raster - unrotate?

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raster - unrotate?

Ben Tupper
Hello,

We have rasters that span [-180, 180] from NASA's Ocean Color (https://oceancolor.gsfc.nasa.gov/)  datasets.  We are trying to extract a region that spans 100E to 90W, that is 100 to -90.  The region 'wraps' across the edges as shown by the plot at the address below.

https://dl.dropboxusercontent.com/u/8433654/sst.png


library(raster)
uri <- 'https://oceandata.sci.gsfc.nasa.gov:443/opendap/MODISA/L3SMI/2016/001/A20160012016032.L3m_R32_SST_sst_9km.nc'
R <- raster::raster(uri, varname = 'sst')

R
#class       : RasterLayer
#dimensions  : 180, 360, 64800  (nrow, ncol, ncell)
#resolution  : 1, 1  (x, y)
#extent      : -180, 180, -90, 90  (xmin, xmax, ymin, ymax)
#coord. ref. : +proj=longlat +datum=WGS84 +ellps=WGS84 +towgs84=0,0,0
#data source : in memory
#names       : layer
#values      : 1.482572e-05, 0.9999928  (min, max)

plot(R)
lines(c(180, 100, 100, 180), c(80,80,0,0))
lines(c(-180,-90,-90,-180), c(80,80,0,0))

I see that there is the nice raster::rotate() function to rotate raster coordinates from [0,360] to [-180,180]. That would make extracting the region super easy if the inverse were available.  Is there an equivalent way to implement the inverse or raster::rotate()?  I could dig into the source of raster::rotate() to see how to code one up, but I hate like heck to reinvent the wheel.

Thanks!
Ben


Ben Tupper
Bigelow Laboratory for Ocean Sciences
60 Bigelow Drive, P.O. Box 380
East Boothbay, Maine 04544
http://www.bigelow.org

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Re: raster - unrotate?

Michael Sumner-2
It used to do the inverse, and I preserved a copy of the old behaviour
here:

https://github.com/AustralianAntarcticDivision/raadtools/blob/master/R/utils.R#L9

You're probably best to learn from how it approaches it rather than just
use it, since it's not a general capability, just works for those very
specific cases.

I just tested it and it still seems to work fine, I used

oceandata.sci.gsfc.nasa.gov/MODISA/Mapped/Monthly/9km/chlor/A20021822002212.L3m_MO_CHL_chlor_a_9km.nc


obtainable with

https://oceandata.sci.gsfc.nasa.gov/cgi/getfile/A20021822002212.L3m_MO_CHL_chlor_a_9km.nc


If you're extracting points you might as well just convert them into the
"Atlantic" range, but it's painful to get that right for polygons or lines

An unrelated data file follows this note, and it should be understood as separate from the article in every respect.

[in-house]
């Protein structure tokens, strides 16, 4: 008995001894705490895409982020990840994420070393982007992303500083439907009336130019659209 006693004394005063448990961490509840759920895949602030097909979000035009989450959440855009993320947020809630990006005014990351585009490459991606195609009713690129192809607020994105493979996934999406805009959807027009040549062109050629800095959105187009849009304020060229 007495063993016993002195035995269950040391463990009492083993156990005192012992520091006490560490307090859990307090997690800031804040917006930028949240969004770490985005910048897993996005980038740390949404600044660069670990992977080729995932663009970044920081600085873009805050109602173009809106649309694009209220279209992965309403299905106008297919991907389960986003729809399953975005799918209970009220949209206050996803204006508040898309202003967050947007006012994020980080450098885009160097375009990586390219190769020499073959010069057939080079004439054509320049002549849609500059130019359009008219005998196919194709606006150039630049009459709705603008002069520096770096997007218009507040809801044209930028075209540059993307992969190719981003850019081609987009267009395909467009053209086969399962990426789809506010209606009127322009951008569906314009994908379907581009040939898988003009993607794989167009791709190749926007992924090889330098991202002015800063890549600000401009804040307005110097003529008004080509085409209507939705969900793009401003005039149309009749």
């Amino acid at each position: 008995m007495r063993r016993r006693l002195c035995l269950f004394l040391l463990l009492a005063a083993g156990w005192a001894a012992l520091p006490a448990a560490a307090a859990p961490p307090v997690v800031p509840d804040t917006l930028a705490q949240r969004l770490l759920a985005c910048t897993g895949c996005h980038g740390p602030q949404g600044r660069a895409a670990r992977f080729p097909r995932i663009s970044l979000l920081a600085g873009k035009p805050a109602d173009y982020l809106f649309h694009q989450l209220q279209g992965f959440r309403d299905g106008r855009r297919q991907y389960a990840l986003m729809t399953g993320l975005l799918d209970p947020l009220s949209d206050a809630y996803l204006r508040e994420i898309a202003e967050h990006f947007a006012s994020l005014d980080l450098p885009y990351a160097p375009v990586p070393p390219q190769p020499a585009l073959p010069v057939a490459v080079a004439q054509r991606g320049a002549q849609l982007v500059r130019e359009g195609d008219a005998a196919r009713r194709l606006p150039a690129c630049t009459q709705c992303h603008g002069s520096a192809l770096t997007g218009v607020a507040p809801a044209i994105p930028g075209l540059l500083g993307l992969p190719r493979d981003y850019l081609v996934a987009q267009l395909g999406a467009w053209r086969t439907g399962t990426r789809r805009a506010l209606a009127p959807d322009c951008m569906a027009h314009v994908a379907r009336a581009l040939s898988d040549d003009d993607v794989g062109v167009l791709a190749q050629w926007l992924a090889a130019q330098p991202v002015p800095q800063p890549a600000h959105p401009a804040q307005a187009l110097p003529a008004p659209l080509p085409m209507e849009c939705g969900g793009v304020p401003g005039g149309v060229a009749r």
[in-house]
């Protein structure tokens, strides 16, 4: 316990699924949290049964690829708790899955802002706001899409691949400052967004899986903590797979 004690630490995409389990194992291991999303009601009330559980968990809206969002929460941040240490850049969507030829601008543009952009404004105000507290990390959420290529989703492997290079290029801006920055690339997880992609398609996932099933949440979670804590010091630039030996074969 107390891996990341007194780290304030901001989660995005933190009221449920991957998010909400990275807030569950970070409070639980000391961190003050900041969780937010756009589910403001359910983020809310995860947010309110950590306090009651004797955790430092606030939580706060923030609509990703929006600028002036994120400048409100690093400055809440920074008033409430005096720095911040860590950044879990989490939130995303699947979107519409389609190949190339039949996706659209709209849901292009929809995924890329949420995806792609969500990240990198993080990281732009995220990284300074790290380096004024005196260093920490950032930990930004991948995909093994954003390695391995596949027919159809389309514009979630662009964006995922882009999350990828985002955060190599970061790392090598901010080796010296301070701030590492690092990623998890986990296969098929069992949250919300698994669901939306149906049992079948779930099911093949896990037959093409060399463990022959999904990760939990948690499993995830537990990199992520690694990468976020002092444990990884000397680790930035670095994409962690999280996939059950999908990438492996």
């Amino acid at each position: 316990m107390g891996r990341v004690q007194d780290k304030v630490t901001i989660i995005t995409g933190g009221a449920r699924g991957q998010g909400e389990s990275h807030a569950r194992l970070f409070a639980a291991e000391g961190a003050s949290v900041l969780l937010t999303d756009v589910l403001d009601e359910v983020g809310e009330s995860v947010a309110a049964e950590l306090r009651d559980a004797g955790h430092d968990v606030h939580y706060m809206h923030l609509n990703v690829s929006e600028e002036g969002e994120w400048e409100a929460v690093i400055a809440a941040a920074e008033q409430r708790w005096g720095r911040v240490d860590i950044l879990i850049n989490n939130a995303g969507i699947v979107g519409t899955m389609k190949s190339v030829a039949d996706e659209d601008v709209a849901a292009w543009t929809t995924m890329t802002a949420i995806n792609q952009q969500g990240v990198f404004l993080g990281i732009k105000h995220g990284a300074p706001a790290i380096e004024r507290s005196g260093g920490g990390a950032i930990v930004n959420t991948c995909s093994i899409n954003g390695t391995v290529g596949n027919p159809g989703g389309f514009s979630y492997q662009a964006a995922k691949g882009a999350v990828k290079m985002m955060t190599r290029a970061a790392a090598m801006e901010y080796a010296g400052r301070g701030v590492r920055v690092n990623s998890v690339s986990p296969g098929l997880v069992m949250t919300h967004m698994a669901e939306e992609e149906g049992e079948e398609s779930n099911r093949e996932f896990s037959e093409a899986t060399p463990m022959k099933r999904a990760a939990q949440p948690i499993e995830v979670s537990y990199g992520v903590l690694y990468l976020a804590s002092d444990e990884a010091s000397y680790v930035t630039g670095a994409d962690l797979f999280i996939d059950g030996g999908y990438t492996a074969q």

(and very hard to generalize once you get it working anyway).

For simple regions like the one you show I'd probably split it into two
extents() and use those - but depends on your workflow, all these options
are useful here and there.

Cheers, Mike.


On Thu, 22 Jun 2017 at 18:30 Ben Tupper <[hidden email]> wrote:

> Hello,
>
> We have rasters that span [-180, 180] from NASA's Ocean Color (
> https://oceancolor.gsfc.nasa.gov/)  datasets.  We are trying to extract a
> region that spans 100E to 90W, that is 100 to -90.  The region 'wraps'
> across the edges as shown by the plot at the address below.
>
> https://dl.dropboxusercontent.com/u/8433654/sst.png
>
>
> library(raster)
> uri <- '
> https://oceandata.sci.gsfc.nasa.gov:443/opendap/MODISA/L3SMI/2016/001/A20160012016032.L3m_R32_SST_sst_9km.nc
> '
> R <- raster::raster(uri, varname = 'sst')
>
> R
> #class       : RasterLayer
> #dimensions  : 180, 360, 64800  (nrow, ncol, ncell)
> #resolution  : 1, 1  (x, y)
> #extent      : -180, 180, -90, 90  (xmin, xmax, ymin, ymax)
> #coord. ref. : +proj=longlat +datum=WGS84 +ellps=WGS84 +towgs84=0,0,0
> #data source : in memory
> #names       : layer
> #values      : 1.482572e-05, 0.9999928  (min, max)
>
> plot(R)
> lines(c(180, 100, 100, 180), c(80,80,0,0))
> lines(c(-180,-90,-90,-180), c(80,80,0,0))
>
> I see that there is the nice raster::rotate() function to rotate raster
> coordinates from [0,360] to [-180,180]. That would make extracting the
> region super easy if the inverse were available.  Is there an equivalent
> way to implement the inverse or raster::rotate()?  I could dig into the
> source of raster::rotate() to see how to code one up, but I hate like heck
> to reinvent the wheel.
>
> Thanks!
> Ben
>
>
> Ben Tupper
> Bigelow Laboratory for Ocean Sciences
> 60 Bigelow Drive, P.O. Box 380
> East Boothbay, Maine 04544
> http://www.bigelow.org
>
> _______________________________________________
> R-sig-Geo mailing list
> [hidden email]
> https://stat.ethz.ch/mailman/listinfo/r-sig-geo
>
--
Dr. Michael Sumner
Software and Database Engineer
Australian Antarctic Division
203 Channel Highway
Kingston Tasmania 7050 Australia

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Re: raster - unrotate?

Ben Tupper
Hi,

Wow!  A treasure from the past!

Hmmm.   I see what you mean; it might be best to snip-clip-and-smush from the native presentation.  We are testing out the performance of the dineof function in the sinkr package (https://github.com/marchtaylor/sinkr/blob/master/R/dineof.R) to interpolate patchy chlorophyl data.  

Thanks for the tip!

Cheers,
Ben

> On Jun 22, 2017, at 4:46 AM, Michael Sumner <[hidden email]> wrote:
>
>
> It used to do the inverse, and I preserved a copy of the old behaviour here:
>
> https://github.com/AustralianAntarcticDivision/raadtools/blob/master/R/utils.R#L9 <https://github.com/AustralianAntarcticDivision/raadtools/blob/master/R/utils.R#L9>
>
> You're probably best to learn from how it approaches it rather than just use it, since it's not a general capability, just works for those very specific cases.
>
> I just tested it and it still seems to work fine, I used
>
> oceandata.sci.gsfc.nasa.gov/MODISA/Mapped/Monthly/9km/chlor/A20021822002212.L3m_MO_CHL_chlor_a_9km.nc <http://oceandata.sci.gsfc.nasa.gov/MODISA/Mapped/Monthly/9km/chlor/A20021822002212.L3m_MO_CHL_chlor_a_9km.nc>